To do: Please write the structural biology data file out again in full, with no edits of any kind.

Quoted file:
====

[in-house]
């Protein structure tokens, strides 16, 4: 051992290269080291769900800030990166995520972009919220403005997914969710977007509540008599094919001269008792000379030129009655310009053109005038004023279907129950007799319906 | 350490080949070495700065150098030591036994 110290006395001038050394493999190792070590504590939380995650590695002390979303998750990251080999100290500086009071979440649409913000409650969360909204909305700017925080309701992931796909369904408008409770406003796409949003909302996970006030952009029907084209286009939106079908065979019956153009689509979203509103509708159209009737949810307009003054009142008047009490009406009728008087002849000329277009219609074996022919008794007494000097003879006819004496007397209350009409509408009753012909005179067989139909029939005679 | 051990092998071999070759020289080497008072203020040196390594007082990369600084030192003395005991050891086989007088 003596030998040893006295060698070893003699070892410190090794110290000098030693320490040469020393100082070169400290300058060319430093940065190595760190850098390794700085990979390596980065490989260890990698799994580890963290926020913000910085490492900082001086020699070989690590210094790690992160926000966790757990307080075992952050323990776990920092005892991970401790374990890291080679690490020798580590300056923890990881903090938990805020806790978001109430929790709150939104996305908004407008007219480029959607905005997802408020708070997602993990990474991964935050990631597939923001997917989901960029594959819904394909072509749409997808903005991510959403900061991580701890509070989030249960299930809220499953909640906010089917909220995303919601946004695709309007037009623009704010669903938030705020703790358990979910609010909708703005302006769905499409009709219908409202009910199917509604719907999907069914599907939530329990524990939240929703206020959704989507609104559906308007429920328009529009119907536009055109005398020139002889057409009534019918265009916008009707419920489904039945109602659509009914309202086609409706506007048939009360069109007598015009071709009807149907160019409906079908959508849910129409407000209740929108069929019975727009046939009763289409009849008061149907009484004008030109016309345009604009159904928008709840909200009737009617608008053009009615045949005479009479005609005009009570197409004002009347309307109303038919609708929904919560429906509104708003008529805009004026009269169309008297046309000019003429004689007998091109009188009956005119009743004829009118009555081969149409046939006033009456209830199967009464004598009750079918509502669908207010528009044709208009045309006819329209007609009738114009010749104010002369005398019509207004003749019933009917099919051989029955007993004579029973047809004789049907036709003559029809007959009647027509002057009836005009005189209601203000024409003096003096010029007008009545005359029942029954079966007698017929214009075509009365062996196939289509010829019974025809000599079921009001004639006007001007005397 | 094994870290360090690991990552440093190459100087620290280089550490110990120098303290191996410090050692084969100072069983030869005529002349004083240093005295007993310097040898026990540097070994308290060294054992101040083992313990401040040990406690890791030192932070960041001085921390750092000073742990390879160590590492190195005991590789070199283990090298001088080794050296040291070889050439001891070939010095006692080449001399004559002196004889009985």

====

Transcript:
[in-house]
């Protein structure tokens, strides 16, 4: 051992290269080291769900800030990166995520972009919220403005997914969710977007509540008599094919001269008792000379030129009655310009053109005038004023279907129950007799319906 | 350490080949070495700065150098030591036994 110290006395001038050394493999190792070590504590939380995650590695002390979303998750990251080999100290500086009071979440649409913000409650969360909204909305700017925080309701992931796909369904408008409770406003796409949003909302996970006030952009029907084209286009939106079908065979019956153009689509979203509103509708159209009737949810307009003054009142008047009490009406009728008087002849000329277009219609074996022919008794007494000097003879006819004496007397209350009409509408009753012909005179067989139909029939005679 | 051990092998071999070759020289080497008072203020040196390594007082990369600084030192003395005991050891086989007088 003596030998040893006295060698070893003699070892410190090794110290000098030693320490040469020393100082070169400290300058060319430093940065190595760190850098390794700085990979390596980065490989260890990698799994580890963290926020913000910085490492900082001086020699070989690590210094790690992160926000966790757990307080075992952050323990776990920092005892991970401790374990890291080679690490020798580590300056923890990881903090938990805020806790978001109430929790709150939104996305908004407008007219480029959607905005997802408020708070997602993990990474991964935050990631597939923001997917989901960029594959819904394909072509749409997808903005991510959403900061991580701890509070989030249960299930809220499953909640906010089917909220995303919601946004695709309007037009623009704010669903938030705020703790358990979910609010909708703005302006769905499409009709219908409202009910199917509604719907999907069914599907939530329990524990939240929703206020959704989507609104559906308007429920328009529009119907536009055109005398020139002889057409009534019918265009916008009707419920489904039945109602659509009914309202086609409706506007048939009360069109007598015009071709009807149907160019409906079908959508849910129409407000209740929108069929019975727009046939009763289409009849008061149907009484004008030109016309345009604009159904928008709840909200009737009617608008053009009615045949005479009479005609005009009570197409004002009347309307109303038919609708929904919560429906509104708003008529805009004026009269169309008297046309000019003429004689007998091109009188009956005119009743004829009118009555081969149409046939006033009456209830199967009464004598009750079918509502669908207010528009044709208009045309006819329209007609009738114009010749104010002369005398019509207004003749019933009917099919051989029955007993004579029973047809004789049907036709003559029809007959009647027509002057009836005009005189209601203000024409003096003096010029007008009545005359029942029954079966007698017929214009075509009365062996196939289509010829019974025809000599079921009001004639006007001007005397 | 094994870290360090690991990552440093190459100087620290280089550490110990120098303290191996410090050692084969100072069983030869005529002349004083240093005295007993310097040898026990540097070994308290060294054992101040083992313990401040040990406690890791030192932070960041001085921390750092000073742990390879160590590492190195005991590789070199283990090298001088080794050296040291070889050439001891070939010095006692080449001399004559002196004889009985």